George Mobus

Short responses from me today. I just posted (few hours ago) my overall assessment of why neither Keneysians nor their counterparts are right. Hope you will get a chance to critique that soon. Meanwhile...


That was precisely my reaction.



Would there be a better name for involuntary austerity? I agree with you that we will do less and have less, and not by choice.



Good point. I think his biggest prejudice is that he believes, without questioning his own assumptions, that growth represents a healthy economy.



Not even one of us can be a Keynesian!



A small semantics adjustment. Economics doesn't depend on growth. It is only the "science" describing how the economy works (or bills itself that way). What depends on growth is the capitalistic/debt-financing-based system we use today. Some economic models based on this description will, of course, fail. But others like supply and demand have been shown to be pretty astute. The monied interests that seek more profit drive the capitalistic system. They depend on growth to constantly build their wealth.

But otherwise I agree with your assessment of Krugman's rationality under the assumptions.



My thought to Icarus above seems to fit here as well. Capitalism has been hailed as the great bringer of wealth. And to a few it has certainly done so. But at what cost to the majority?



I'm going to take the position that it doesn't matter which position one takes -- they are both wrong given that the assumption is that once whatever pain (austerity) or relief (stimulus and debt) is over we will have our good old economy back again. We won't, for reasons I put in today's new posting.

Regards All



Krugman is decrying the Bandwagon effect ( ) claiming that a self-reinforcing availability cascade ( ) is creating a consensus.

Maybe he’s right, but he’s caught in the same trap as many who are rearranging deck chairs on the Titanic. They refuse to allow that overpopulation and peak oil might cause a problem so severe that the species doesn’t recover. They’re falling victim to an availability heuristic ( ) and allowing their status quo bias ( ) to anchor ( ) them to their own Bias blind spot ( ), their selective perception ( ) never allowing them to accept that things like overpopulation might make all this discussion of the economy a moot point. Or that the “economy” that they talk about might be some complex show that they can’t see all of the strings of, and therefore will never be able to truly control, no matter how many laws and policies they pass, because it’s all ethereal and mass-produced willing suspension of disbelief, coupled together to form fiat.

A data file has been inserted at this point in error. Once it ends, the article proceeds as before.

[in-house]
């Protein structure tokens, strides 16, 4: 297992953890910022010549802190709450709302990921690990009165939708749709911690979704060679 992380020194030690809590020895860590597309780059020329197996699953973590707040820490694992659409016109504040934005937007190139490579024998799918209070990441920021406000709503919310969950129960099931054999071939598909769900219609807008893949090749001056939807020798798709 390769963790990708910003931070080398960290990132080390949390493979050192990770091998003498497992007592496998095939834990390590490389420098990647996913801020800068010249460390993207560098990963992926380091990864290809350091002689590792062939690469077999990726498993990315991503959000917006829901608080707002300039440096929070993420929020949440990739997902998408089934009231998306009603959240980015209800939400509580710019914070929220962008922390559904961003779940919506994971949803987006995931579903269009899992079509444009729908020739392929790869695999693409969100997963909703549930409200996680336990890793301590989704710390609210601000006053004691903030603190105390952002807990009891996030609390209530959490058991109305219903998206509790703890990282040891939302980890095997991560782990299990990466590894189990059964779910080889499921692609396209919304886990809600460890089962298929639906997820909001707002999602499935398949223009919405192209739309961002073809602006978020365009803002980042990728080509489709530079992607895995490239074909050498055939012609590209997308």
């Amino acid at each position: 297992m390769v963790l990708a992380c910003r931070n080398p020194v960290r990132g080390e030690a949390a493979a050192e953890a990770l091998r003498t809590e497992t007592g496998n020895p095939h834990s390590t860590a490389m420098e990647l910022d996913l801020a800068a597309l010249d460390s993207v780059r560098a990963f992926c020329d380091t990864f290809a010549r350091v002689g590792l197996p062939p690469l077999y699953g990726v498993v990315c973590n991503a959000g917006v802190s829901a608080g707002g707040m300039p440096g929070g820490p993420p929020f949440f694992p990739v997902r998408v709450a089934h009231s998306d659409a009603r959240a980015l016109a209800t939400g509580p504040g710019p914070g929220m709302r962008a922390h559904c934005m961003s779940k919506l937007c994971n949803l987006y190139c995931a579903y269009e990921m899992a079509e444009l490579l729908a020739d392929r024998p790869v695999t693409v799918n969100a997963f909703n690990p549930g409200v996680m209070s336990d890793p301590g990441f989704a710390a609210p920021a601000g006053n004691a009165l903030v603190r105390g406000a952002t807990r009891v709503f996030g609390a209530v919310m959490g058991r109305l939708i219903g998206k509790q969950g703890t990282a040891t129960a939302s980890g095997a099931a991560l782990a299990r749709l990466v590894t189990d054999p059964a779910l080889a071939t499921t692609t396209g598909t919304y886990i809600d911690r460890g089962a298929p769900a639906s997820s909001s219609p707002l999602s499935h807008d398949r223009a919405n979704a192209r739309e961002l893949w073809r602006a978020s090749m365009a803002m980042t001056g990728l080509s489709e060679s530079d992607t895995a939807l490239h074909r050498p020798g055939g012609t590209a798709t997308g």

I myself am most likely falling victim to the impact bias ( ) and underestimating the resiliency of this species to respond to the impending doom caused by climate change, peak oil, peak water, peak soil, overpopulation, and lack of sapience.

George Mobus


Wow. Those links are going to keep me busy for a while!

I like your last point and share that concern for myself. I keep asking myself if things are really so bleak. But then something like the Gulf oil thing happens and...

In general though, in the perspective of on-going evolution, I tend to now think of the doom scenario as an opportunity in disguise (a feel that will most surely not be shared by a majority of the populace). It is an opportunity for humans to further evolve that missing sapience, if we know how to position ourselves as a species going into a bottleneck.



yeah, the doom scenario is indeed an opportunity, and an evolutionary inevitability, and it can give meaning and purpose to human life like nothing anytime before...

Still I'm a bit pessimistic on the outlook of "runaway doom" co-evolving with runaway climate disaster. Will the small final bottleneck population somewhere in the high artic have any evolutionary incentive to grow sapience? I doubt. The old hominid traits suffice for survival...

Somehow we need to make sure today that some eusapients survive tomorrow. At least make sure the survivors have some memory of what their ancestors have done. And not only for the sake of humanity, but also to give the Gaia system a chance to recover...

Oooomph, one need be a very coldblooded scientist to ponder all this and not despair.

George Mobus

Hi Flor,

Will the small final bottleneck population somewhere in the high artic have any evolutionary incentive to grow sapience?

I would contend that the more sapient will be in the right place at the right time. The subject of your next paragraph is what I conceived of this blog as all about!

Not so much coldblooded as having the sapience to down modulate one's limbic centers appropriately. The scientist part comes in in the sense of observing and interpreting reality. I personally lament, but do not despair.